Before that she said she had been 'positive', but added that at this point it felt like there was no reason for her to get up.

"I felt like my life was in limbo. I didn’t know how I’d get back to normal life and felt mentally drained.

“Amanda was there for me – she suggested that I set myself – little tasks for the day, even if it was just getting up, making the bed, washing my face and changing my clothes," she said.

What are the signs of thyroid cancer you need to know?

Around 3,400 diagnoses are made each year, with it more common in women than in men. So what are the signs and symptoms to look out for and how is it treated?

Thyroid cancer doesn't usually present any signs or symptoms early in the disease.

It is usually found when patients are undergoing ultrasounds, CT scans or MRIs for an unrelated reason.

As the cancer grows it may cause;

  • A lump that can be felt or is visible through the skin on your neck
  • A change to your voice
  • Difficulty swallowing
  • A mysterious cough
  • Pain in your neck and throat

A scan just before Christmas revealed that the treatment was working and Jordan is now on medication which will prevent the cancer returning.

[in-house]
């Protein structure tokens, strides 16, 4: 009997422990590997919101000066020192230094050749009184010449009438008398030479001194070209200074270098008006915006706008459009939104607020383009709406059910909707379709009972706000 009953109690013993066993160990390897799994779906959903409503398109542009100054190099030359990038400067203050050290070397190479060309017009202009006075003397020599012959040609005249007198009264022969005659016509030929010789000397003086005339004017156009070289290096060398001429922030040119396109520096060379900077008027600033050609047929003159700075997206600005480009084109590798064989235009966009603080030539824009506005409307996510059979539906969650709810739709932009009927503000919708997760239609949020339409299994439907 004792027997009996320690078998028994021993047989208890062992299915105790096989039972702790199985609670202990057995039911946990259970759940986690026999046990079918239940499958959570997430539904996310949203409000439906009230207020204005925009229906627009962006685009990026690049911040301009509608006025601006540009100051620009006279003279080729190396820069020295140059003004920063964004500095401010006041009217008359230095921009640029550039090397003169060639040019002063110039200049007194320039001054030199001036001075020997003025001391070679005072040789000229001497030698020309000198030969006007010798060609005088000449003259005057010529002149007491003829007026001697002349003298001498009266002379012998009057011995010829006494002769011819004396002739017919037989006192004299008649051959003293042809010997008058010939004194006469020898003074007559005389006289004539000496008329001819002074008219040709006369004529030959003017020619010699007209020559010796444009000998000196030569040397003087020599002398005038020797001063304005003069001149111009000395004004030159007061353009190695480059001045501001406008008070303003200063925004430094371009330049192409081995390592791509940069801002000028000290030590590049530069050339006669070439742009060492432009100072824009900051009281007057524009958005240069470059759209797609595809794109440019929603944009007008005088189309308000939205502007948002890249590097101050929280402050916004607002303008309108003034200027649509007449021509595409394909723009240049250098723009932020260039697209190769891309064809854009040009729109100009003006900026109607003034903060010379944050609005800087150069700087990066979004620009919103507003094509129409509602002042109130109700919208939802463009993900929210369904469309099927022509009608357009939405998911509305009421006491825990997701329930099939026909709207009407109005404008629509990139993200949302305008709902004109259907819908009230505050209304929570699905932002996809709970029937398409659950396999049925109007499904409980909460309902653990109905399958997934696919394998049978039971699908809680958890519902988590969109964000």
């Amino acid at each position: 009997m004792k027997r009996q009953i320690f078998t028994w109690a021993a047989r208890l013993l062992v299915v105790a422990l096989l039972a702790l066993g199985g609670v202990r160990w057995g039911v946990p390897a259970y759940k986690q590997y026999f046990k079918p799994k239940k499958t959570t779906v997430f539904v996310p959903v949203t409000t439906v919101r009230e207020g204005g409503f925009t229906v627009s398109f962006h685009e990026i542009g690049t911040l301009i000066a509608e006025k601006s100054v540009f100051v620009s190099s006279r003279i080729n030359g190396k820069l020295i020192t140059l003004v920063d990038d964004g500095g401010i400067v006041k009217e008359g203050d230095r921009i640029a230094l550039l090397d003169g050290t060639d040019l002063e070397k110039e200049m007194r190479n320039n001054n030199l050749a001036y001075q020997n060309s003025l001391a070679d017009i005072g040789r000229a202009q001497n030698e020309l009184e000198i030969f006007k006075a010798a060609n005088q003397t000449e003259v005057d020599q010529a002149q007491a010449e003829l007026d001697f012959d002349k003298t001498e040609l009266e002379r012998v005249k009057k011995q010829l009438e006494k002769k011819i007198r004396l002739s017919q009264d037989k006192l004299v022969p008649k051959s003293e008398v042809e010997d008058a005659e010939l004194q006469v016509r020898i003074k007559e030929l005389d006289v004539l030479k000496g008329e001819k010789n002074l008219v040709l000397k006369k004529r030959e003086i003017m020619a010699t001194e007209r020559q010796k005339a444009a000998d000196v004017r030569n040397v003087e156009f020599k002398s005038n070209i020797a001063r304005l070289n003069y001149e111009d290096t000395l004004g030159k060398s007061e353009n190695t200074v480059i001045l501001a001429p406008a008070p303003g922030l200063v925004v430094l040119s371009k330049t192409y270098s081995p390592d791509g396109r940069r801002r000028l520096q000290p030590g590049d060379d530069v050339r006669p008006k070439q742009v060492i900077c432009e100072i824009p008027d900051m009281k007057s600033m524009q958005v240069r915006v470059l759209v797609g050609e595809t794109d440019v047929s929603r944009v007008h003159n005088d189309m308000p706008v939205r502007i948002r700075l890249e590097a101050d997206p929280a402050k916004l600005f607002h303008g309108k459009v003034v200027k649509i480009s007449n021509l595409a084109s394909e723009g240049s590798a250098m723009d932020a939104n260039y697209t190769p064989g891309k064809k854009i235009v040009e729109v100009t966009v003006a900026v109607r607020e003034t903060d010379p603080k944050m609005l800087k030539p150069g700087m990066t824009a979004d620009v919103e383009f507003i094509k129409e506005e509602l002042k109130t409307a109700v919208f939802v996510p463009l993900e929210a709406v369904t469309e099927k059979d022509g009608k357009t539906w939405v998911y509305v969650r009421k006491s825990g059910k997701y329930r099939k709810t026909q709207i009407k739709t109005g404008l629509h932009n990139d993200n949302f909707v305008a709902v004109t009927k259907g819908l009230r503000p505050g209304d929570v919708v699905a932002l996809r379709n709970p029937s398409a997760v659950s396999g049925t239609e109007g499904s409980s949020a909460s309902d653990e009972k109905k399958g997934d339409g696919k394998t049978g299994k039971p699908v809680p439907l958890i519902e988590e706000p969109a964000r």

Jordan said if it wasn't for the GP who referred her to hospital, then things would be completely different.

She said her doctor had previously had cancer so decided to monitor the lump for four months before sending her on for tests.

"If it wasn’t for him, I think I still wouldn’t be diagnosed and it could be a very different story I’m sharing.

"As much as I hated pushing for tests, I had a gut feeling something just wasn’t 100 per cent right," she added.


She is now awaiting an appointment in the coming months which will determine if her cancer will return.

Her diagnosis means she will never fully be in remission and that she will have to take medication for the rest of her life.

She said: “It was a hard thing to come to terms with, not having that reassurance and completion. But it has become my normal.

“Unfortunately, due to maintenance treatment, I still am really tired and have some nasty side effects like being unable to sleep, shaking and hand tremors, and heart palpitations."

Jordan is now supporting the Teenage Cancer Trust and backing it's latest partnership with Omaze which is  giving someone the chance to win a £2,000,000 villa in Spain and £250,000 in cash.

Jordan added: "I’m grateful to have had Amanda’s support throughout my journey. I have no idea where I would be without her; she’s been a saviour and things would have been harder without her.

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"Giving back to the charity and showing how grateful I am means the world to me. I’d like to think the work I do is not only raising money, but also awareness for cancer and a charity that gives support to those going through a diagnosis.

“That’s why the partnership with Omaze is so important – as it will raise significant funds and widespread awareness for Teenage Cancer Trust. I’m absolutely thrilled they’ve teamed up again.”